Future Flying VehiclesFlying vehicles of the future
Everybody is talking about flying cabs.
As well as ultrasonic and hyper-sonic flights. Technical areas in the economic press are full of prototype and project developments and innovative concepts for the future of mobile communications. However, when you look at the facts, it is difficult to ignore that the rate of change has generally accelerated in the field of transportation. Get on a plane. It' not that the sector is not innovative.
Airplanes today are safe, clean, quiet and continue to operate further than 50 years ago. Let us take a look at what is pushing the booming innovations in the three areas of short-, medium- and long-haul traffic. Accordingly, many of the most noticeable and progressive innovations can be found in city centers. Towns and cities have facilitated the development of new actors.
Following the taxi, other modes of transportation are now also being disturbed by new bus routes. Over Elevate is aiming to deploy flying taxi fleet (including "electric VTOLs ") in 2023 in towns such as LA and Dallas. Behind the coming "last mile" solution there are two essential factors.
However, as we last year reported on the subject of electrifying air traffic, the airline is also working flat out to upgrade battery power (and thus the grid). After all, it is undeniable that flying targets with rotor blades generate sound, and security considerations must be brought to the level where AI and sensors can guide us through the sky.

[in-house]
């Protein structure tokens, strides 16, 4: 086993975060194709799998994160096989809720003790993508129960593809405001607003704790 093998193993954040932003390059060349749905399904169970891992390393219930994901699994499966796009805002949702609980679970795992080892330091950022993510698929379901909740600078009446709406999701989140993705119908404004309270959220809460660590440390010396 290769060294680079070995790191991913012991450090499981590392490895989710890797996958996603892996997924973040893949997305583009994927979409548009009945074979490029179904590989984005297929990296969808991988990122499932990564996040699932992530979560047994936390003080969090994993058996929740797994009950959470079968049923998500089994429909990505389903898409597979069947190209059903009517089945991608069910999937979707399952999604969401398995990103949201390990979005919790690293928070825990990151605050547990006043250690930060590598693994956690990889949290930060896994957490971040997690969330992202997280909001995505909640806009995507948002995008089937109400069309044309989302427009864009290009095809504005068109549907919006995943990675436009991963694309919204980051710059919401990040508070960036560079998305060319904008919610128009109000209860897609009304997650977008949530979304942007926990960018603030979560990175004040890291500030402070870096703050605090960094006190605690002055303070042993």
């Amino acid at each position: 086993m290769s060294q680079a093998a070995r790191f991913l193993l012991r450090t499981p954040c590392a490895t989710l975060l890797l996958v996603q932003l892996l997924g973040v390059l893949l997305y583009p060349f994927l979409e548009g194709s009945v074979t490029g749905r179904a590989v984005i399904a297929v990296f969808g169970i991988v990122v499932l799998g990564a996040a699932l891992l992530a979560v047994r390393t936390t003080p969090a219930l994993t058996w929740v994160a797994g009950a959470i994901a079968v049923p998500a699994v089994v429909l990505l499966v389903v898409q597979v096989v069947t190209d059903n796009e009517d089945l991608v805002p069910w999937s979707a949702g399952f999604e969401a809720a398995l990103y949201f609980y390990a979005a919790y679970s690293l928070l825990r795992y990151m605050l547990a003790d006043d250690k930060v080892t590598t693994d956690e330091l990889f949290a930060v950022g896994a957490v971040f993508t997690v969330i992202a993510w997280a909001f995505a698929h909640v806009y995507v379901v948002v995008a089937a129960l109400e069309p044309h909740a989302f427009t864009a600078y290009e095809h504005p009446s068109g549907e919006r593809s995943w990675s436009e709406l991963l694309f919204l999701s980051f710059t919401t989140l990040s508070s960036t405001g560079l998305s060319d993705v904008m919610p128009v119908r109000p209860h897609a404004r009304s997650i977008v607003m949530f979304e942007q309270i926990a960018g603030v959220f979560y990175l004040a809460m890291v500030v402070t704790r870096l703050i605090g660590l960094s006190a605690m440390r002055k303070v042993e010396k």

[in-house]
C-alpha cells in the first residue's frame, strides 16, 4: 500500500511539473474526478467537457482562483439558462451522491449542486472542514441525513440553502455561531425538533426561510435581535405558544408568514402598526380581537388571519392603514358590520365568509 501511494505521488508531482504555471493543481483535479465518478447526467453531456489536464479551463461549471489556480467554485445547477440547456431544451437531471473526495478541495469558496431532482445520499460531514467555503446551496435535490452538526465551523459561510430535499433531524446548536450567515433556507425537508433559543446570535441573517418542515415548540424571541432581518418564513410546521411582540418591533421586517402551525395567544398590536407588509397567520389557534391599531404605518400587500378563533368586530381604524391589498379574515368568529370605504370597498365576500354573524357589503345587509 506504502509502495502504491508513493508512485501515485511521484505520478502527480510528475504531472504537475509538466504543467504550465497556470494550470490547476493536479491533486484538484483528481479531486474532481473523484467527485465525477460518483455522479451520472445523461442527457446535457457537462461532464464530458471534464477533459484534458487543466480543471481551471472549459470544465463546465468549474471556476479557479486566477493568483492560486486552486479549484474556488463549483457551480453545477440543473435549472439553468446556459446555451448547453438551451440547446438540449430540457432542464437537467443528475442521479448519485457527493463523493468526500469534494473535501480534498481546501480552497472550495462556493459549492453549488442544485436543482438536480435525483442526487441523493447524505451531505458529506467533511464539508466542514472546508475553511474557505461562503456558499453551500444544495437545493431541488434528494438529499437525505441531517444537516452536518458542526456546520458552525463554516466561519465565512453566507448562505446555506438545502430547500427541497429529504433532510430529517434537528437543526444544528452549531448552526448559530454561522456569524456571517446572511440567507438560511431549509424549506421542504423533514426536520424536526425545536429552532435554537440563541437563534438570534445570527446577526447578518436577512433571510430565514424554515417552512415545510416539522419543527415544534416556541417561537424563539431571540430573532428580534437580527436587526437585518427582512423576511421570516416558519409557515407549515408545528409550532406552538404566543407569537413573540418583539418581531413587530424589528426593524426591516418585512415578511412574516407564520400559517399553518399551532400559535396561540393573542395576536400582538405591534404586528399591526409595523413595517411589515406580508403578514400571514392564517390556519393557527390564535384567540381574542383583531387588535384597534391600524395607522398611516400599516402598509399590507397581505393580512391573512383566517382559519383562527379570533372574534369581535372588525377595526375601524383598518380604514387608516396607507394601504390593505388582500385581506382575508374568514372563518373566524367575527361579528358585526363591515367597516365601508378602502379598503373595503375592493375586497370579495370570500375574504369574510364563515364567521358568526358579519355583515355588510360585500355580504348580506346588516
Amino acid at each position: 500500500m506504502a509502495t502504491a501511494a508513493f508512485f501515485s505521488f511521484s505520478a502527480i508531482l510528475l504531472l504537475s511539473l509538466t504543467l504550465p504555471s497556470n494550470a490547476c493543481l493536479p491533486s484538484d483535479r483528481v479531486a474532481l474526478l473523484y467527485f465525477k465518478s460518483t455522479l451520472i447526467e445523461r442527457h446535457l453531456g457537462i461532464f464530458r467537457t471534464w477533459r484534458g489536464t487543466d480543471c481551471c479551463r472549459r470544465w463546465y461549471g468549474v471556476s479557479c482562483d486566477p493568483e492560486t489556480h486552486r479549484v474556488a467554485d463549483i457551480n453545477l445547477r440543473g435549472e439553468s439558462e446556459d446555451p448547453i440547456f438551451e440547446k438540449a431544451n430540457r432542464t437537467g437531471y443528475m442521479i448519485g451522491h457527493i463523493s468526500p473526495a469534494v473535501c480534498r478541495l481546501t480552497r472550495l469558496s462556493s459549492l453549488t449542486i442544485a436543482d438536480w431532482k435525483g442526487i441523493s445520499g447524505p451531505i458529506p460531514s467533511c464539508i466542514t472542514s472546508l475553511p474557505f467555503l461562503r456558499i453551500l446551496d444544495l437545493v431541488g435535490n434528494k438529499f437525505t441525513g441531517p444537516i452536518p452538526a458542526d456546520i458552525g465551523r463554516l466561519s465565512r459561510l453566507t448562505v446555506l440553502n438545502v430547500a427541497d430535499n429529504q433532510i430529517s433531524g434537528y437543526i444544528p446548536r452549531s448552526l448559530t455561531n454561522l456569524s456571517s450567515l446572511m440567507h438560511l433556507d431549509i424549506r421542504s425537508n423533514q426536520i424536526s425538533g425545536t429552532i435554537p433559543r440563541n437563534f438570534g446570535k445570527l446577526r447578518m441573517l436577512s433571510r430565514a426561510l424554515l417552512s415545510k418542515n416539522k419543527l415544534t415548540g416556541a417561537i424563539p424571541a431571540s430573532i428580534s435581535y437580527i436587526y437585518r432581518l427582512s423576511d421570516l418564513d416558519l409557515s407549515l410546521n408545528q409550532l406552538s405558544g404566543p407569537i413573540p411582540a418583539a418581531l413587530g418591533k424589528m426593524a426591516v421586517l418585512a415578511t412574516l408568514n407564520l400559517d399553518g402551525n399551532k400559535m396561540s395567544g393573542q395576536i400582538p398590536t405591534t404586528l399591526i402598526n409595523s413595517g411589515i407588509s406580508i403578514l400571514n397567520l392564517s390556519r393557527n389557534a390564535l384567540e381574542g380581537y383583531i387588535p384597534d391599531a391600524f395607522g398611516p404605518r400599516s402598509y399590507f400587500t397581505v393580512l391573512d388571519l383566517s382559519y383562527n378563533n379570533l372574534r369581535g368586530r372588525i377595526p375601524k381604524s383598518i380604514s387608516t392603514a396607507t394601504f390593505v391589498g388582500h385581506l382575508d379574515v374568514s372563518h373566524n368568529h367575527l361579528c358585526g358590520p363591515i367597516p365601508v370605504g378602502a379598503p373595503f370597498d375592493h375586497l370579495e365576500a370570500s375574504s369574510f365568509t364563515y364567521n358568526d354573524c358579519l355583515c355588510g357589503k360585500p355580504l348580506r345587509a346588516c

Within a 1,000 mile drive, the hybrids and electrical short-haul planes we talked about last year are likely to create a significant amount of capability in the near future - while being quieter, more fuel-efficient and more convenient for travelers. Whilst planes are quite optimised for 1,000 mile journeys, the transport of air travelers from home (or work) to airport and from airport to hotel can also be optimised.
There is a growing need for true door-to-door mobility, and this is where Hyperloop comes in to complement the multimodal transportation blend of the future. Start-up Boom has pre-ordered 20 of its 55-seater super-sonic jets from Japan Airlines. There are at least two more ultrasonic start-ups that hope to come onto the market soon.
Both Lockheed Martin and NASA are also working on ultrasound prototype "Low Boom" models. In order not to surpass it, Boeing presented a hypersound containing airliner design last week - an airliner that can achieve Mach 5. What drives the return of ultrasonic flying (and hypersound flying)? Of course, convergent technology such as additives and material contribute to the revival of interest as it points to the viability of 3D-printed light weight parts that can resist the extremes of hyper-sound or missile use.
A number of other technical breakthroughs also make it possible to build and maintain these airplanes. Already today, sector actors are using the BLOCCHAIN as a means of exchanging information on airplane parts across all actors in the value creation chains of the aviation and astronautics industries. In addition to Elon Musk (SpaceX, Hyperloop), Jeff Bezos (Blue Origin), Richard Branson (Virgin Galactic and Virgin Orbit) and Microsoft co-founder Paul Allen (Stratolaunch systems), the company now also uses the services of well-known aviation and astronautics companies.
Old actors as well as start-ups benefit from the available resources. As they strive to adopt tomorrow's large-scale deployments of space technology technologies, new actors from the aviation and space industries are coming on board. For more than 100 years, big and small gamers have been able to unite and reach agreement on certain benchmarks.
Given important technology, regulation and security issues, consensual action is the way forward for the whole sector.